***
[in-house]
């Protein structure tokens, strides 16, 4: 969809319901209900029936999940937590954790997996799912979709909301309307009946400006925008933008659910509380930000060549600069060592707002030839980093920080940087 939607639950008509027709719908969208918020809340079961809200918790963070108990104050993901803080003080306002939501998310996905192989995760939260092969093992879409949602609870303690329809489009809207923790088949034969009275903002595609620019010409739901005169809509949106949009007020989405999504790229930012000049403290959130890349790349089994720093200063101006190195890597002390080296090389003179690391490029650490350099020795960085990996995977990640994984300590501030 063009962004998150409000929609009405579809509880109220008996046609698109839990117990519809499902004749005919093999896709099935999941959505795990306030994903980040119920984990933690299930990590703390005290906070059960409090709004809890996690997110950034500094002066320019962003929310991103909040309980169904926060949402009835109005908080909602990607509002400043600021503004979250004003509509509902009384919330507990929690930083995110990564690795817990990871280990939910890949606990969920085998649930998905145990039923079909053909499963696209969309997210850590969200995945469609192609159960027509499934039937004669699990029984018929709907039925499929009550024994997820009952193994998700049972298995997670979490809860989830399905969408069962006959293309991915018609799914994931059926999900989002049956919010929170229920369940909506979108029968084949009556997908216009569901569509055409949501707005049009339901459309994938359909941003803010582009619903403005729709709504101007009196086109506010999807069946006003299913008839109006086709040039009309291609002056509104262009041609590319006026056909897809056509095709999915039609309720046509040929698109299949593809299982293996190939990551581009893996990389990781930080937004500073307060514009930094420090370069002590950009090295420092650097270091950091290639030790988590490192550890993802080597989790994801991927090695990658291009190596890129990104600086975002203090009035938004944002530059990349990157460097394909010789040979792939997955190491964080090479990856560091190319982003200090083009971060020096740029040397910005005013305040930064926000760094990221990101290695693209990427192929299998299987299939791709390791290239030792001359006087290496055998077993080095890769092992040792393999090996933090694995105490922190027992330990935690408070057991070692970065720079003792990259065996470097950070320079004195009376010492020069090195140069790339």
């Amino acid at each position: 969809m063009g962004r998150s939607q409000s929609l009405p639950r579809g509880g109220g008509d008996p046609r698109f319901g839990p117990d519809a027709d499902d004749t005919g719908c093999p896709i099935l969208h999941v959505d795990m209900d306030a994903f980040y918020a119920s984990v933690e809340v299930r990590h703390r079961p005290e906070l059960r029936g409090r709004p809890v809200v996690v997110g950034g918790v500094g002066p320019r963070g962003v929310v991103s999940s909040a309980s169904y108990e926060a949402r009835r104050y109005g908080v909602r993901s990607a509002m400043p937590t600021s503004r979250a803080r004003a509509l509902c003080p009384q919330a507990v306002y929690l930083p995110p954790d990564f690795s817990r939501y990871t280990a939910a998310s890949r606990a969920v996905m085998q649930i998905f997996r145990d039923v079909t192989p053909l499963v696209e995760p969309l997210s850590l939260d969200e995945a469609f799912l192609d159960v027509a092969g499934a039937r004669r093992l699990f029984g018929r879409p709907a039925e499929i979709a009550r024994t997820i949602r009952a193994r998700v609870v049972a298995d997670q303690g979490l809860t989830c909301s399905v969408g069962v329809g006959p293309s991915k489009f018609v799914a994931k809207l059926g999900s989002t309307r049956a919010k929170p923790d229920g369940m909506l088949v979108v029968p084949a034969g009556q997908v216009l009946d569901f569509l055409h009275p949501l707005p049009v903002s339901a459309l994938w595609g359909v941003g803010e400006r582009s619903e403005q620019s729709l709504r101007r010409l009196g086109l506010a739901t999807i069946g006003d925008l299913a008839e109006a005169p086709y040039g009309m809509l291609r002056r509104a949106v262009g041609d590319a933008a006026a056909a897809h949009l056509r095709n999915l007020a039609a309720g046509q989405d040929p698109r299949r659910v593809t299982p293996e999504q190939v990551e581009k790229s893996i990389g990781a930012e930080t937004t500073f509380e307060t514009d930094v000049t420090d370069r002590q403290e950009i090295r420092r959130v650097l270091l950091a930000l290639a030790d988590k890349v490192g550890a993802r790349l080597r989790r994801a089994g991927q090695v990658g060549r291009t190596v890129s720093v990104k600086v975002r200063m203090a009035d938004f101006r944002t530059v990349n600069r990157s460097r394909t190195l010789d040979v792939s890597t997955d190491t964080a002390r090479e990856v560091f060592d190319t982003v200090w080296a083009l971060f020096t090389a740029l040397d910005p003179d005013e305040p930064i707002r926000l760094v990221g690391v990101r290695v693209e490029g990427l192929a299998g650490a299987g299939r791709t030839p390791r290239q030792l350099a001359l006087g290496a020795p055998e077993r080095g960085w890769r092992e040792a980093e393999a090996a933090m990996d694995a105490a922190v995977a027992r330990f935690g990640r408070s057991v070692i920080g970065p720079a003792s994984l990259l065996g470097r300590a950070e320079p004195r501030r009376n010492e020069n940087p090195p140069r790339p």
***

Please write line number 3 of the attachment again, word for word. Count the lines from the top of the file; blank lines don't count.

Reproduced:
């Amino acid at each position: 969809m063009g962004r998150s939607q409000s929609l009405p639950r579809g509880g109220g008509d008996p046609r698109f319901g839990p117990d519809a027709d499902d004749t005919g719908c093999p896709i099935l969208h999941v959505d795990m209900d306030a994903f980040y918020a119920s984990v933690e809340v299930r990590h703390r079961p005290e906070l059960r029936g409090r709004p809890v809200v996690v997110g950034g918790v500094g002066p320019r963070g962003v929310v991103s999940s909040a309980s169904y108990e926060a949402r009835r104050y109005g908080v909602r993901s990607a509002m400043p937590t600021s503004r979250a803080r004003a509509l509902c003080p009384q919330a507990v306002y929690l930083p995110p954790d990564f690795s817990r939501y990871t280990a939910a998310s890949r606990a969920v996905m085998q649930i998905f997996r145990d039923v079909t192989p053909l499963v696209e995760p969309l997210s850590l939260d969200e995945a469609f799912l192609d159960v027509a092969g499934a039937r004669r093992l699990f029984g018929r879409p709907a039925e499929i979709a009550r024994t997820i949602r009952a193994r998700v609870v049972a298995d997670q303690g979490l809860t989830c909301s399905v969408g069962v329809g006959p293309s991915k489009f018609v799914a994931k809207l059926g999900s989002t309307r049956a919010k929170p923790d229920g369940m909506l088949v979108v029968p084949a034969g009556q997908v216009l009946d569901f569509l055409h009275p949501l707005p049009v903002s339901a459309l994938w595609g359909v941003g803010e400006r582009s619903e403005q620019s729709l709504r101007r010409l009196g086109l506010a739901t999807i069946g006003d925008l299913a008839e109006a005169p086709y040039g009309m809509l291609r002056r509104a949106v262009g041609d590319a933008a006026a056909a897809h949009l056509r095709n999915l007020a039609a309720g046509q989405d040929p698109r299949r659910v593809t299982p293996e999504q190939v990551e581009k790229s893996i990389g990781a930012e930080t937004t500073f509380e307060t514009d930094v000049t420090d370069r002590q403290e950009i090295r420092r959130v650097l270091l950091a930000l290639a030790d988590k890349v490192g550890a993802r790349l080597r989790r994801a089994g991927q090695v990658g060549r291009t190596v890129s720093v990104k600086v975002r200063m203090a009035d938004f101006r944002t530059v990349n600069r990157s460097r394909t190195l010789d040979v792939s890597t997955d190491t964080a002390r090479e990856v560091f060592d190319t982003v200090w080296a083009l971060f020096t090389a740029l040397d910005p003179d005013e305040p930064i707002r926000l760094v990221g690391v990101r290695v693209e490029g990427l192929a299998g650490a299987g299939r791709t030839p390791r290239q030792l350099a001359l006087g290496a020795p055998e077993r080095g960085w890769r092992e040792a980093e393999a090996a933090m990996d694995a105490a922190v995977a027992r330990f935690g990640r408070s057991v070692i920080g970065p720079a003792s994984l990259l065996g470097r300590a950070e320079p004195r501030r009376n010492e020069n940087p090195p140069r790339p």